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Sunday, June 4, 2023

How Virgil Grant shaped social justice for Los Angeles

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Social justice is one of the most important conversations in cannabis. This is because the cannabis industry and the lawmakers who oversee it need to atone for all the damage done to black and brown communities.

“We were the first to go to jail, we should be one of the first to get a license.”

– Virgil Grant

Few people know this better than Virgil Grant, who was instrumental in reviving the Los Angeles cannabis industry and the Social Justice Program.

“I got Measure M and the Social Justice Program was voted on unanimously. I just did what I knew was the right thing for my people and colleagues in the industry. When they write history books on cannabis, there is no way a book could be written without Virgil’s name in it,” as He says during a phone call with Leafly.

Who is Virgil Grant?

Virgil Grant is a longtime cannabis owner and operator in Los Angeles, California. is the owner california west coast hemp, a chain of dispensaries from three locations in Downtown, Melrose, and Crenshaw in Los Angeles.

California Cannabis West Coast logo with green and red interlocking letter C with hearts and text written on it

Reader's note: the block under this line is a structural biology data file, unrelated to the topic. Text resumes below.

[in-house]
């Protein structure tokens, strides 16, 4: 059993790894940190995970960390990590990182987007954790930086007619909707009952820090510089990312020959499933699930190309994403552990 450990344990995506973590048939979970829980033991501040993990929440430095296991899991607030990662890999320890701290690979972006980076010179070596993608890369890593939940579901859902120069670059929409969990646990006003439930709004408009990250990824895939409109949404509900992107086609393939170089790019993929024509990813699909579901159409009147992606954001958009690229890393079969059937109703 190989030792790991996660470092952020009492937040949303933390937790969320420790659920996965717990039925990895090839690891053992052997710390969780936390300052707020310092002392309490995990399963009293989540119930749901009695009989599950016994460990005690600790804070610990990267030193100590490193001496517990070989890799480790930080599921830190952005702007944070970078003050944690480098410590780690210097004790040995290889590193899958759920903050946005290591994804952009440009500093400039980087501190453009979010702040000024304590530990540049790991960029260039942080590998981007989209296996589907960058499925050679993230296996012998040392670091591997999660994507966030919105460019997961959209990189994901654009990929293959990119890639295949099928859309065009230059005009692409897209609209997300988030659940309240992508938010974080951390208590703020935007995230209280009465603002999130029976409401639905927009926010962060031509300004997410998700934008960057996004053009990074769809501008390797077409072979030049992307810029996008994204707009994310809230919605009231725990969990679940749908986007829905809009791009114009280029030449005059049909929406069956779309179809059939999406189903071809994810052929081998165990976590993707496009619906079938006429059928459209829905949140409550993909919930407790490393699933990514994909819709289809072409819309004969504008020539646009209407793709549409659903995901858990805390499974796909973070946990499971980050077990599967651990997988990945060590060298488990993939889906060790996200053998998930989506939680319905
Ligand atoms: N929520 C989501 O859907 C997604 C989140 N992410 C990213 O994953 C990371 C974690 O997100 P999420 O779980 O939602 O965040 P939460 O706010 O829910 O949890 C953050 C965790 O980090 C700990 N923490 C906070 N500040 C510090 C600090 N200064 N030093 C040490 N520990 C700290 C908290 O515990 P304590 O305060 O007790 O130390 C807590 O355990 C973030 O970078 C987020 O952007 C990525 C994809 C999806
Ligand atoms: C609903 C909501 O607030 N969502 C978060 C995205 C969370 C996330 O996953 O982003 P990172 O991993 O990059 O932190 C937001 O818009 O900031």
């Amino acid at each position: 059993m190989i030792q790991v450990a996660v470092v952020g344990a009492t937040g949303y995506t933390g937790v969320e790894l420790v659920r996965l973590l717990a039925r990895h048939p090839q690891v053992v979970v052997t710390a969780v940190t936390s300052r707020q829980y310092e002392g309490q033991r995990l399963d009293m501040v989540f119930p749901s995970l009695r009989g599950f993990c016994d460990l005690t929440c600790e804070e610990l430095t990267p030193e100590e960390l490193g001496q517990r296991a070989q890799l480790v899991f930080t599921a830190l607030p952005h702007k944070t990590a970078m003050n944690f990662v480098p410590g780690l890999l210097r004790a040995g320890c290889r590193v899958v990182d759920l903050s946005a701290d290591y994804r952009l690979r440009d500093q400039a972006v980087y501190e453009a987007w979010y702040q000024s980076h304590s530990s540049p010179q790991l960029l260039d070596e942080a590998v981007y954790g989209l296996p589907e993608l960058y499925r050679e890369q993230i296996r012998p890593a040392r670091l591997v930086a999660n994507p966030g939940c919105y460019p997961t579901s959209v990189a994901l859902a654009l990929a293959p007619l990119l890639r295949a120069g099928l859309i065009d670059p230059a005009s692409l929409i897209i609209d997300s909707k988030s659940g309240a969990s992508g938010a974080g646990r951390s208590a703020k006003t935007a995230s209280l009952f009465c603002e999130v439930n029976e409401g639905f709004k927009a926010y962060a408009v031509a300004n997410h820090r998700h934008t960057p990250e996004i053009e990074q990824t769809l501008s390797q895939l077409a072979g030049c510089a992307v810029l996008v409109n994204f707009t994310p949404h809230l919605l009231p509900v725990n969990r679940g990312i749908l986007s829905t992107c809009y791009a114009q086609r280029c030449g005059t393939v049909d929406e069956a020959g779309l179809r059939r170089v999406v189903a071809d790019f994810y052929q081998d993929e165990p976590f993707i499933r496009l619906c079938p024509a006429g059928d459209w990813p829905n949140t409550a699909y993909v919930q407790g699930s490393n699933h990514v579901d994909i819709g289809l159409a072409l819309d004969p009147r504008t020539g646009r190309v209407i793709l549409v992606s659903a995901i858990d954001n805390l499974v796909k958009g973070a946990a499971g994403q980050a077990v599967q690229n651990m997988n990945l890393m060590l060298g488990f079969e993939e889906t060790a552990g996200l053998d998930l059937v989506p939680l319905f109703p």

Additionally, Grant is a founding member of the Greater Los Angeles Caregivers Alliance (GLACA) and co-founder of both the Southern California Alliance and the California Minority Alliance, three advocacy groups that have helped push for legalization and social justice in cannabis in Los Angeles. You can recognize his face from Smoke BET: Marijuana + Documentary on Black America.

Virgil has been one of the biggest movers and shakers in the Los Angeles cannabis community since the early 1990s. Even before legalization, Virgil ran Compton Streets, with distributions set up throughout housing developments in Watts, East Los Angeles, West Los Angeles, and Crenshaw.

His producer’s street reputation led him to hook up with many of your favorite rappers at the time, including Eazy-E, Coolio, MC Eiht, DJ Quik, 2pac and all-out Death Row artists.

In 2004, Virgil moved from the old cannabis market to the medical cannabis market. The Holistic Caregivers opened in the heart of Compton, followed by locations in Garden, Crenshaw, Downtown LA, Koreatown and finally The Valley.

By then, I was an advocate. I was a founding member of the Greater Los Angeles Caregivers Association (GLACA). That was one of the first organizations to emerge outside of NORML. NORML was there to legalize cannabis; GLACA focused more on secure retail access, says Grant.

Unfortunately, in 2008, his successful business was raided by federal agents, which resulted in Virgil being imprisoned in federal prison for six years.

Upon his release in 2014, Grant immediately returned to the mission, capitalizing on advocacy groups such as GLACA; LA Cannabis Task Force; Farmers Alliance Delivery Alliance and Manufacturers Alliance.